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Patients and staff in the Midlands will benefit from new facilities as a result of funding announced by the Government today.
Four Midlands trusts are amongst 20 where projects have been announced:
- Heartlands Hospital, part of University Hospitals Birmingham NHS Foundation Trust will receive £97.1 million to complete its Ambulatory Care and Diagnostics Centre – a four-storey building that will house a range of services, including outpatients, endoscopy, day case surgery and imaging, and will care for nearly half a million patients a year
- Hereford County Hospital, part of Wye Valley NHS Trust (£23.6 million) will see its ageing second world war hutted wards replaced with a new three-storey building which will have 72 beds, an increase of 34 beds
- At United Lincolnshire Hospitals NHS Trust (£21.3 million) patient waiting times will be improved through the creation of a defined urgent and emergency care zone in A&E at Pilgrim Hospital, Boston.
- University Hospitals of North Midlands NHS Trust will receive £17.6 million to create three new modern wards to improve capacity and patient flow in Stoke, delivering approximately 84 beds for this winter.
Siobhan Heafield, Chief Nurse, NHS England and Improvement (Midlands) said: “We welcome today’s announcement and the additional services and facilities it will bring to the people of the Midlands. The £160m received by four trusts is a significant first step in securing the capital investment needed for our region and will enable each of them to offer the surroundings our patients deserve, as well as increasing capacity in some of our most pressured areas. Importantly, it will help the NHS deliver on its ambition to provide the very best healthcare to patients, as set out in the Long Term Plan.”
The Midlands projects in more detail
Heartlands Hospital, UHB NHS Foundation Trust Ambulatory Care and Diagnostics Centre
The new centre will represent a multimillion pound investment in services at Heartlands Hospital, which will benefit patients, staff and local communities.
Due to open in late 2020, the four-storey building next to the main entrance will cover a 16,000m2 footprint, with each floor being around 3,600m2 – approximately half the size of Wembley’s football pitch.
Built to the highest construction and environmental standards, ACAD will make use of sustainable features such as solar panels to reduce its carbon footprint.
It will offer world-class facilities and will house a wide range of services – including outpatients, endoscopy, day case surgery and imaging – and will provide care for nearly half a million patients each year.
In addition to bringing jobs to the local area and providing local investment opportunities, it will provide a purpose-built working environment for staff.
Hereford County Hospital, Wye Valley NHS Trust
The suite of Canadian hutted wards on the hospital site was built in the 1940s and used extensively during World War II. While two are still in use as wards, four huts which had been used as offices, were demolished at the end of last year to make way for the new building.
The Trust has secured planning permission for the three-storey building which will significantly improve patient experience, including privacy and dignity, and will provide modern patient ward facilities fit for the future.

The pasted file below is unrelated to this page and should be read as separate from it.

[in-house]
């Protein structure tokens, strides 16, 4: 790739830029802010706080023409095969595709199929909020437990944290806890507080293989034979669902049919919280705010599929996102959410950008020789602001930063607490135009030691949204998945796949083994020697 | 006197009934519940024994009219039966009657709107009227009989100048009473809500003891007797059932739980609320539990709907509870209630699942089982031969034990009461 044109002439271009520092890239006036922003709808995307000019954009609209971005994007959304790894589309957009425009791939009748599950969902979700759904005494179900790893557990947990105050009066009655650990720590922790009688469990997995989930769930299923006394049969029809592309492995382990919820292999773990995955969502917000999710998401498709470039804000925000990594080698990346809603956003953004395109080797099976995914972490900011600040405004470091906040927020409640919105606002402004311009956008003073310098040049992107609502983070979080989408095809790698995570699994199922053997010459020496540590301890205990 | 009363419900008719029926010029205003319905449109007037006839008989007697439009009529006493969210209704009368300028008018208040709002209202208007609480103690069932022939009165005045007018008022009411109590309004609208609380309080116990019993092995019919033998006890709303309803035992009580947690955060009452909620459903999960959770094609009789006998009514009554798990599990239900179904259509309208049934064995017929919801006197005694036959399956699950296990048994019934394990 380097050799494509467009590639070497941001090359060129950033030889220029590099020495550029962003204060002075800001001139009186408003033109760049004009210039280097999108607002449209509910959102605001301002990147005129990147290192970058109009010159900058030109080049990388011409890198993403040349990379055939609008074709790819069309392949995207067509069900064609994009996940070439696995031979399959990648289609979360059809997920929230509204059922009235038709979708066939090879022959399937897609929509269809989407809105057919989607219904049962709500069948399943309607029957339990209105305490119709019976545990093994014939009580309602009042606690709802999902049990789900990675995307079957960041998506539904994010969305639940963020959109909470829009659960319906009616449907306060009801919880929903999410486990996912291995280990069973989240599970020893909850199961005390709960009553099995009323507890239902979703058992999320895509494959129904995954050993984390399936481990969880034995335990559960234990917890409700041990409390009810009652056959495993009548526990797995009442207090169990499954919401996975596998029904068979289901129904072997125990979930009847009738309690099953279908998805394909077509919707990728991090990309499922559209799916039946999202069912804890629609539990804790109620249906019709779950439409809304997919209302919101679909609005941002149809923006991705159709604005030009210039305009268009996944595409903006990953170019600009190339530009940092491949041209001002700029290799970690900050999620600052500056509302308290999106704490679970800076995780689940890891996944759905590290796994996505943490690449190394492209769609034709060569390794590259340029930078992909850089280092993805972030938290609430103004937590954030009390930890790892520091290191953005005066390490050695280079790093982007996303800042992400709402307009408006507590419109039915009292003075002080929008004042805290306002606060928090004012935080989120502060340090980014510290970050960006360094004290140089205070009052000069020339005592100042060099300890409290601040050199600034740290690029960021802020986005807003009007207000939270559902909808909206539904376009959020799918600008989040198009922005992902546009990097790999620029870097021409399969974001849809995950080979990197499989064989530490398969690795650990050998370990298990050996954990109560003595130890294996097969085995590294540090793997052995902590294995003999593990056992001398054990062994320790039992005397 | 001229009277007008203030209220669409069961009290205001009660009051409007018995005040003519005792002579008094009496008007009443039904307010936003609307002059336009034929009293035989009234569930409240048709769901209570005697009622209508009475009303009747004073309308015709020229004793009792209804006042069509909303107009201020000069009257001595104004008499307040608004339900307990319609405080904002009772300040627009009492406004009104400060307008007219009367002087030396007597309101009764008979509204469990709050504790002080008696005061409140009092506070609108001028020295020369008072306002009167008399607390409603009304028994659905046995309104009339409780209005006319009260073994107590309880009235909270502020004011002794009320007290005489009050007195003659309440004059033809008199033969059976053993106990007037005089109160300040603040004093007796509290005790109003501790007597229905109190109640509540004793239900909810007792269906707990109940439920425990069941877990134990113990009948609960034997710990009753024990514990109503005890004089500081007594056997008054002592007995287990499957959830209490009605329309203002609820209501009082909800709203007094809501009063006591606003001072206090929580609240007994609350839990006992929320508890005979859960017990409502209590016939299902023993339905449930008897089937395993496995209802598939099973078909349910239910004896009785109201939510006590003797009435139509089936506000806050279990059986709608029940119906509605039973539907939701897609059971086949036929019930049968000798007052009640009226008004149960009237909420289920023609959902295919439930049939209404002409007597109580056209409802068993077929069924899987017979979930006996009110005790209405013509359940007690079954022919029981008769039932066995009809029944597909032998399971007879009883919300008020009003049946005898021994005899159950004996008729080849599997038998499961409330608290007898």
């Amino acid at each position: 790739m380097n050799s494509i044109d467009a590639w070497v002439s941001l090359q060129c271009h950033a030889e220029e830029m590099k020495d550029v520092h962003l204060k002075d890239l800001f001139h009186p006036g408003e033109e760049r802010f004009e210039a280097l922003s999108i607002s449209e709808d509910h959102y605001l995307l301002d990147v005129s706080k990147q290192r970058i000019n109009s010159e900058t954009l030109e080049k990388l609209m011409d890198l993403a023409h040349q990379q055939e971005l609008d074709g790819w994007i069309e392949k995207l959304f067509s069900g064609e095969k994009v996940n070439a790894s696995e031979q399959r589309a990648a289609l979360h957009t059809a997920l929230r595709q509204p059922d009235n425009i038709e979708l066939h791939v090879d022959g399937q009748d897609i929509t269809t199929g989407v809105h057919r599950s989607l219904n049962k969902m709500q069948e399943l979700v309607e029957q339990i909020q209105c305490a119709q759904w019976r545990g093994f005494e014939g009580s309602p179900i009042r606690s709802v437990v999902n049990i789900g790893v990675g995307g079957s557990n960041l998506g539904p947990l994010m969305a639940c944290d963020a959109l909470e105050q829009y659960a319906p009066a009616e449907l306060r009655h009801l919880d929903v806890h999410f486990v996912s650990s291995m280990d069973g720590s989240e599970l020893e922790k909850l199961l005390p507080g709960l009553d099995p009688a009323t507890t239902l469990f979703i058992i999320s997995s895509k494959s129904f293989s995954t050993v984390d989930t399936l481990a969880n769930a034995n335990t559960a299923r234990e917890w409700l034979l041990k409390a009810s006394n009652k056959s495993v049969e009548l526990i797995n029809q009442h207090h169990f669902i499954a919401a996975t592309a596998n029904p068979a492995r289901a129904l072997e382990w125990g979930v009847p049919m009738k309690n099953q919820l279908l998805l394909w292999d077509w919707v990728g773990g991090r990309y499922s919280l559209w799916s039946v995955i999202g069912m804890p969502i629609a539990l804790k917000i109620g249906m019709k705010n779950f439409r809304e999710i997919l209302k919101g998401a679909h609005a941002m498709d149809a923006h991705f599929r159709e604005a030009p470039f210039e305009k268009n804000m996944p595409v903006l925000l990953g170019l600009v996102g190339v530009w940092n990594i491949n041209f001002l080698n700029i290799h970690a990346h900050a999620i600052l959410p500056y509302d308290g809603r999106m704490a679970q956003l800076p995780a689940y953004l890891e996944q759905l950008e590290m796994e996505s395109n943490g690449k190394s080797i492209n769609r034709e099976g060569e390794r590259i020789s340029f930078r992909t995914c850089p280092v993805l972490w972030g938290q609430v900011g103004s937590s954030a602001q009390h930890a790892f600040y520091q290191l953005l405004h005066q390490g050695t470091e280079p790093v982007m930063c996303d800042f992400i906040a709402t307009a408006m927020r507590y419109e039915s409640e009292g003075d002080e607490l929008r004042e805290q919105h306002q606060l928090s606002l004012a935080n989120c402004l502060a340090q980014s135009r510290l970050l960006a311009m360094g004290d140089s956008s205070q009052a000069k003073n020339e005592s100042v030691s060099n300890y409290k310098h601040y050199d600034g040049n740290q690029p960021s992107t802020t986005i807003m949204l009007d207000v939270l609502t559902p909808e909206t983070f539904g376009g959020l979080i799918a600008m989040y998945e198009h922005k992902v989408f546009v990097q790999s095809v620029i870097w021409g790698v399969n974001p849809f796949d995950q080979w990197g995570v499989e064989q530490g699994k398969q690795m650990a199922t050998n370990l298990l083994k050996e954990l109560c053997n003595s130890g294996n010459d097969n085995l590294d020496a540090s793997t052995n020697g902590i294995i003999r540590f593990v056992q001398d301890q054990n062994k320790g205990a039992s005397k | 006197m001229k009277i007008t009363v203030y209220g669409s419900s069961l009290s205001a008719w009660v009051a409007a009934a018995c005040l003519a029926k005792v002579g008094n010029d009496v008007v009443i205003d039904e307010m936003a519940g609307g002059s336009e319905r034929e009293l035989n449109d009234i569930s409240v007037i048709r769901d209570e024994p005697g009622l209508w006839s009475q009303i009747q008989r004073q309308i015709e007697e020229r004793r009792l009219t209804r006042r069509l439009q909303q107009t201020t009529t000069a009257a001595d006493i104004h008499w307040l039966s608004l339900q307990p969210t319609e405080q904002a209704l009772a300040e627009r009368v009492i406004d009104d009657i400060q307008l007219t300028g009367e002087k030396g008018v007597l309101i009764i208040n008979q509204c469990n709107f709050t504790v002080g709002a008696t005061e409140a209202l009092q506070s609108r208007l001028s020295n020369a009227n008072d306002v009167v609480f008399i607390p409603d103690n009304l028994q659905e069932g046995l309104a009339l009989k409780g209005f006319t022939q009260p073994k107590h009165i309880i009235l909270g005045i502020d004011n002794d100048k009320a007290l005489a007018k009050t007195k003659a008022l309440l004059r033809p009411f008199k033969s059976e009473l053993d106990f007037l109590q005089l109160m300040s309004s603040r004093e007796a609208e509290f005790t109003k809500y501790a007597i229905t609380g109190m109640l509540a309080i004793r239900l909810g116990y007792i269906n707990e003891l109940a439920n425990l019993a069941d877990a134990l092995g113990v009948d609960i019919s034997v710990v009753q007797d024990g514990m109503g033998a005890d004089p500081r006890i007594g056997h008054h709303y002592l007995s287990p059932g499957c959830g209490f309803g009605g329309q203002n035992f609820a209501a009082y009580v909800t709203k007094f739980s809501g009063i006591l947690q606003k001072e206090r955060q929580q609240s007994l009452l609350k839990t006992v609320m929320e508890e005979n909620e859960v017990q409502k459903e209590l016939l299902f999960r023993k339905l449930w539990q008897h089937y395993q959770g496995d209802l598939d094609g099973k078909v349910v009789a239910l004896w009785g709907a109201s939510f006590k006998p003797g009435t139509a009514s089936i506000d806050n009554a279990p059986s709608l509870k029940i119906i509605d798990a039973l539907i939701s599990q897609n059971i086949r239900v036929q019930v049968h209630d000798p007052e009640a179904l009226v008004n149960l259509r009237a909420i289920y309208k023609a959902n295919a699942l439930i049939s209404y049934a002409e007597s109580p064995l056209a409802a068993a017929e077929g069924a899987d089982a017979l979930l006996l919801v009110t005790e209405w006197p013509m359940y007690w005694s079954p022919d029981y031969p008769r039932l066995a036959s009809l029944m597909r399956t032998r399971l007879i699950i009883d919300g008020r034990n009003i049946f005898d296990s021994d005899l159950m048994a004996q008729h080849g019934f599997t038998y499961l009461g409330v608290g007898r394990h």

The new £23.6 million wards will provide 72 beds – an extra 34 over and above the capacity provided in the two hutted wards still in use for inpatients at Hereford County Hospital.
The extra beds are in addition to 24 new beds in the new Acute Medical Unit which was built in the autumn last year and opened its doors to patients just days before Christmas.
“This announcement means we can progress with the largest investment to increase bed capacity on the hospital site since it opened in 2002,” said Jane Ives, the Trust’s Managing Director.
“This is great news for the Trust, for our staff but most importantly for our patients,” added Jane
University Hospitals of North Midlands NHS Trust
Tracy Bullock, University Hospitals of North Midlands Chief Executive said: “We are delighted with today’s capital investment announcement from Department of Health and Social Care to help improve capacity and patient flow at our Royal Stoke site.
“UHNM is one of the largest NHS trusts outside of London and Royal Stoke University Hospital is one of the busiest in the country with constant pressure on our beds.
“This investment will provide us with the flexibility to bridge the expected winter bed gap while helping us and our system partners to develop alternative models of care to ensure patients who are fit to leave hospital have the care they require in the community.”
Pilgrim Hospital, United Lincolnshire Hospitals NHS Trust
At United Lincolnshire Hospitals Trust the investment (£21.3 million) will help with a move towards defined urgent and emergency ‘care zones’ in a bid to improve patient waiting times and the flow of patients in and out of the department at Pilgrim Hospital, Boston. This will allow patients needing emergency treatment to be seen and treated more quickly.
Chief Operating Officer for ULHT, Mark Brassington, said: “We are delighted that Pilgrim Hospital has been awarded this funding.
“We are continuously working to improve our busy emergency departments and this investment will allow us to make changes we’ve not previously been able to, in turn relieving pressure across our hospital sites.
“These improvements to the department mean we will be able to direct patients when they arrive, so they can receive the most appropriate care.
“We hope that this development will help us to see and treat patients more quickly and ensure that everyone is getting the right level of care that they require.”